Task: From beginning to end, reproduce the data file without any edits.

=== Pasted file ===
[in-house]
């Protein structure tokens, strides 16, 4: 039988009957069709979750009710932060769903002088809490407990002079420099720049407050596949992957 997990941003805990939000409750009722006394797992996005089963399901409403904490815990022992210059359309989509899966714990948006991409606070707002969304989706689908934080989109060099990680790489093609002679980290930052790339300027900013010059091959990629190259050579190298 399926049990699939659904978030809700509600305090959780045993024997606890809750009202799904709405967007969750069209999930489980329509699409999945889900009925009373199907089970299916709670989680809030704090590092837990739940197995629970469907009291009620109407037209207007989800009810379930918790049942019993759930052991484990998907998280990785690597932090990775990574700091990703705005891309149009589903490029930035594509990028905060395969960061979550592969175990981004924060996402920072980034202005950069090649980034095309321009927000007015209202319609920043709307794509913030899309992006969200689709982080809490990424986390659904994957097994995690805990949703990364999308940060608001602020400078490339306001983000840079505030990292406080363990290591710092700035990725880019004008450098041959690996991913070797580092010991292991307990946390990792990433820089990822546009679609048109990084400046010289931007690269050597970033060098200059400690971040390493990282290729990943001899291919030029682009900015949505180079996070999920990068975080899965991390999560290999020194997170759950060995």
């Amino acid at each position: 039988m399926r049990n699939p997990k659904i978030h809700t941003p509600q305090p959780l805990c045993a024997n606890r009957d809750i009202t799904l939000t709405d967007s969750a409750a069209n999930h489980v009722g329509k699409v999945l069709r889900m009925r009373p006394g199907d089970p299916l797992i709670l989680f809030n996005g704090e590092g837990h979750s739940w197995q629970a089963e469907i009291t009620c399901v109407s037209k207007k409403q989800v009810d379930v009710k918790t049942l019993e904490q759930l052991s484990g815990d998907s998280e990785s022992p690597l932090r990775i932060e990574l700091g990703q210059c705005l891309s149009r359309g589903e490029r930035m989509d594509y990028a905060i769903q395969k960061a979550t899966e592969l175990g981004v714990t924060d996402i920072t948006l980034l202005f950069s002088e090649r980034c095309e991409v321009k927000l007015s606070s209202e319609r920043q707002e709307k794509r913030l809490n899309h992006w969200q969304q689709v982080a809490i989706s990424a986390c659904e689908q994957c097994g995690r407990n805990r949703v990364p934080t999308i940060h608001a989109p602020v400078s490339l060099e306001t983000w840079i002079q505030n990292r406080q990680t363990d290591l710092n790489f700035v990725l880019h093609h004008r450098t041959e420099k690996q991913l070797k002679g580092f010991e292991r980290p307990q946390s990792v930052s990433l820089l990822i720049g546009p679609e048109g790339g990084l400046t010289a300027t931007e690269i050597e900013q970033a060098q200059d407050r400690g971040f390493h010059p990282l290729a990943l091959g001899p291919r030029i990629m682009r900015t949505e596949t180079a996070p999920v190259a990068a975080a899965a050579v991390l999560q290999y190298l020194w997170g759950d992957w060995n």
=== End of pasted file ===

[in-house]
């Protein structure tokens, strides 16, 4: 039988009957069709979750009710932060769903002088809490407990002079420099720049407050596949992957 997990941003805990939000409750009722006394797992996005089963399901409403904490815990022992210059359309989509899966714990948006991409606070707002969304989706689908934080989109060099990680790489093609002679980290930052790339300027900013010059091959990629190259050579190298 399926049990699939659904978030809700509600305090959780045993024997606890809750009202799904709405967007969750069209999930489980329509699409999945889900009925009373199907089970299916709670989680809030704090590092837990739940197995629970469907009291009620109407037209207007989800009810379930918790049942019993759930052991484990998907998280990785690597932090990775990574700091990703705005891309149009589903490029930035594509990028905060395969960061979550592969175990981004924060996402920072980034202005950069090649980034095309321009927000007015209202319609920043709307794509913030899309992006969200689709982080809490990424986390659904994957097994995690805990949703990364999308940060608001602020400078490339306001983000840079505030990292406080363990290591710092700035990725880019004008450098041959690996991913070797580092010991292991307990946390990792990433820089990822546009679609048109990084400046010289931007690269050597970033060098200059400690971040390493990282290729990943001899291919030029682009900015949505180079996070999920990068975080899965991390999560290999020194997170759950060995």
């Amino acid at each position: 039988m399926r049990n699939p997990k659904i978030h809700t941003p509600q305090p959780l805990c045993a024997n606890r009957d809750i009202t799904l939000t709405d967007s969750a409750a069209n999930h489980v009722g329509k699409v999945l069709r889900m009925r009373p006394g199907d089970p299916l797992i709670l989680f809030n996005g704090e590092g837990h979750s739940w197995q629970a089963e469907i009291t009620c399901v109407s037209k207007k409403q989800v009810d379930v009710k918790t049942l019993e904490q759930l052991s484990g815990d998907s998280e990785s022992p690597l932090r990775i932060e990574l700091g990703q210059c705005l891309s149009r359309g589903e490029r930035m989509d594509y990028a905060i769903q395969k960061a979550t899966e592969l175990g981004v714990t924060d996402i920072t948006l980034l202005f950069s002088e090649r980034c095309e991409v321009k927000l007015s606070s209202e319609r920043q707002e709307k794509r913030l809490n899309h992006w969200q969304q689709v982080a809490i989706s990424a986390c659904e689908q994957c097994g995690r407990n805990r949703v990364p934080t999308i940060h608001a989109p602020v400078s490339l060099e306001t983000w840079i002079q505030n990292r406080q990680t363990d290591l710092n790489f700035v990725l880019h093609h004008r450098t041959e420099k690996q991913l070797k002679g580092f010991e292991r980290p307990q946390s990792v930052s990433l820089l990822i720049g546009p679609e048109g790339g990084l400046t010289a300027t931007e690269i050597e900013q970033a060098q200059d407050r400690g971040f390493h010059p990282l290729a990943l091959g001899p291919r030029i990629m682009r900015t949505e596949t180079a996070p999920v190259a990068a975080a899965a050579v991390l999560q290999y190298l020194w997170g759950d992957w060995n």